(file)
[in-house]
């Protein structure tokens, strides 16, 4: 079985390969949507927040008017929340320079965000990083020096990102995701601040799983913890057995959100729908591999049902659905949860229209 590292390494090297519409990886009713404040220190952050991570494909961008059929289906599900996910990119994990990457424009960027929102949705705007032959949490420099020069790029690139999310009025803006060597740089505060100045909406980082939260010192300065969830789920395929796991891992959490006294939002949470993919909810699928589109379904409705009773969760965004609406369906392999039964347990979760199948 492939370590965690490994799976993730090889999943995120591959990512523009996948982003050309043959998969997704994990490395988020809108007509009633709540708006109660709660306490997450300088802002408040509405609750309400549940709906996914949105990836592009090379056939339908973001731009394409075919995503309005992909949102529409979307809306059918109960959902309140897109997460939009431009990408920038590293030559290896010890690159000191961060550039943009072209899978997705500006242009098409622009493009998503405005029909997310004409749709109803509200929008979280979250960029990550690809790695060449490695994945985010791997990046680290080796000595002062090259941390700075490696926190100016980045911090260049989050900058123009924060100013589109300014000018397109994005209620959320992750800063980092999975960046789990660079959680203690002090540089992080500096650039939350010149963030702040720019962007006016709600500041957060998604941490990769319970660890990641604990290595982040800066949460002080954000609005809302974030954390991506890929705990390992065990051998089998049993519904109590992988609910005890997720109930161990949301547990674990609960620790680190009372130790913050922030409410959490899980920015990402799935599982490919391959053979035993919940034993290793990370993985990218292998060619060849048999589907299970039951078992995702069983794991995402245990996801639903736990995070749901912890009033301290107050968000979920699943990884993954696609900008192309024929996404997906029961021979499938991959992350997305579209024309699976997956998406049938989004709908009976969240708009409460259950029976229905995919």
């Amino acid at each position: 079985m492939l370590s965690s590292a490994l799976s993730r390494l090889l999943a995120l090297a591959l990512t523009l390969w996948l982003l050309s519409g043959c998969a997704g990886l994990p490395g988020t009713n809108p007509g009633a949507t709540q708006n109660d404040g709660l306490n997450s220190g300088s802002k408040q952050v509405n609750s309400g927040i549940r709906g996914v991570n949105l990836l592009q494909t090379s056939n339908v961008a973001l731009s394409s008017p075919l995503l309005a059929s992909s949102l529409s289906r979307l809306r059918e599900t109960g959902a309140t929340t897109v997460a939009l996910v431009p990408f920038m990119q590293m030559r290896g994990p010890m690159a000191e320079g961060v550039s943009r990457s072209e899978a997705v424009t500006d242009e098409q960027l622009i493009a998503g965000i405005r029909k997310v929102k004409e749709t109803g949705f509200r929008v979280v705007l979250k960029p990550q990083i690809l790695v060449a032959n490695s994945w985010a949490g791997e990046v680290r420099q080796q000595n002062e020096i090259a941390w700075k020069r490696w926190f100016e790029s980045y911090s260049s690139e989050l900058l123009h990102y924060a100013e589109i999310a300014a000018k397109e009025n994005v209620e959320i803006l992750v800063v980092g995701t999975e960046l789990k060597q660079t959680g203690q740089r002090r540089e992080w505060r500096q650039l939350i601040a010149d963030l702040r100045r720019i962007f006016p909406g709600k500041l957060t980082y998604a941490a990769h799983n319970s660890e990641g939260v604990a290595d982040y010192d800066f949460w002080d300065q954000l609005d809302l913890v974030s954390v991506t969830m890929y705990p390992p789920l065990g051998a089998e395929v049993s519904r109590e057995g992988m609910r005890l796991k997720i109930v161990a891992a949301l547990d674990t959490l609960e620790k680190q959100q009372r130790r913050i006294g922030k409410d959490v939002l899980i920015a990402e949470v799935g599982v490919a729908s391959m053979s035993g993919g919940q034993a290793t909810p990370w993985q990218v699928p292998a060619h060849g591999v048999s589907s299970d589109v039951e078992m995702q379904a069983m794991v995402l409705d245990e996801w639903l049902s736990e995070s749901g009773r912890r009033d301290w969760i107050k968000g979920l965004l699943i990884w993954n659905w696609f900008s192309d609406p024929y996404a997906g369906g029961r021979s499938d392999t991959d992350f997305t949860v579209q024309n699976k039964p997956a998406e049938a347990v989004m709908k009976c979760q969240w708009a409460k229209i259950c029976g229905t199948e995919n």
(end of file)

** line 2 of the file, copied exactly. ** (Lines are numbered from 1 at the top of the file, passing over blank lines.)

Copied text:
């Protein structure tokens, strides 16, 4: 079985390969949507927040008017929340320079965000990083020096990102995701601040799983913890057995959100729908591999049902659905949860229209 590292390494090297519409990886009713404040220190952050991570494909961008059929289906599900996910990119994990990457424009960027929102949705705007032959949490420099020069790029690139999310009025803006060597740089505060100045909406980082939260010192300065969830789920395929796991891992959490006294939002949470993919909810699928589109379904409705009773969760965004609406369906392999039964347990979760199948 492939370590965690490994799976993730090889999943995120591959990512523009996948982003050309043959998969997704994990490395988020809108007509009633709540708006109660709660306490997450300088802002408040509405609750309400549940709906996914949105990836592009090379056939339908973001731009394409075919995503309005992909949102529409979307809306059918109960959902309140897109997460939009431009990408920038590293030559290896010890690159000191961060550039943009072209899978997705500006242009098409622009493009998503405005029909997310004409749709109803509200929008979280979250960029990550690809790695060449490695994945985010791997990046680290080796000595002062090259941390700075490696926190100016980045911090260049989050900058123009924060100013589109300014000018397109994005209620959320992750800063980092999975960046789990660079959680203690002090540089992080500096650039939350010149963030702040720019962007006016709600500041957060998604941490990769319970660890990641604990290595982040800066949460002080954000609005809302974030954390991506890929705990390992065990051998089998049993519904109590992988609910005890997720109930161990949301547990674990609960620790680190009372130790913050922030409410959490899980920015990402799935599982490919391959053979035993919940034993290793990370993985990218292998060619060849048999589907299970039951078992995702069983794991995402245990996801639903736990995070749901912890009033301290107050968000979920699943990884993954696609900008192309024929996404997906029961021979499938991959992350997305579209024309699976997956998406049938989004709908009976969240708009409460259950029976229905995919």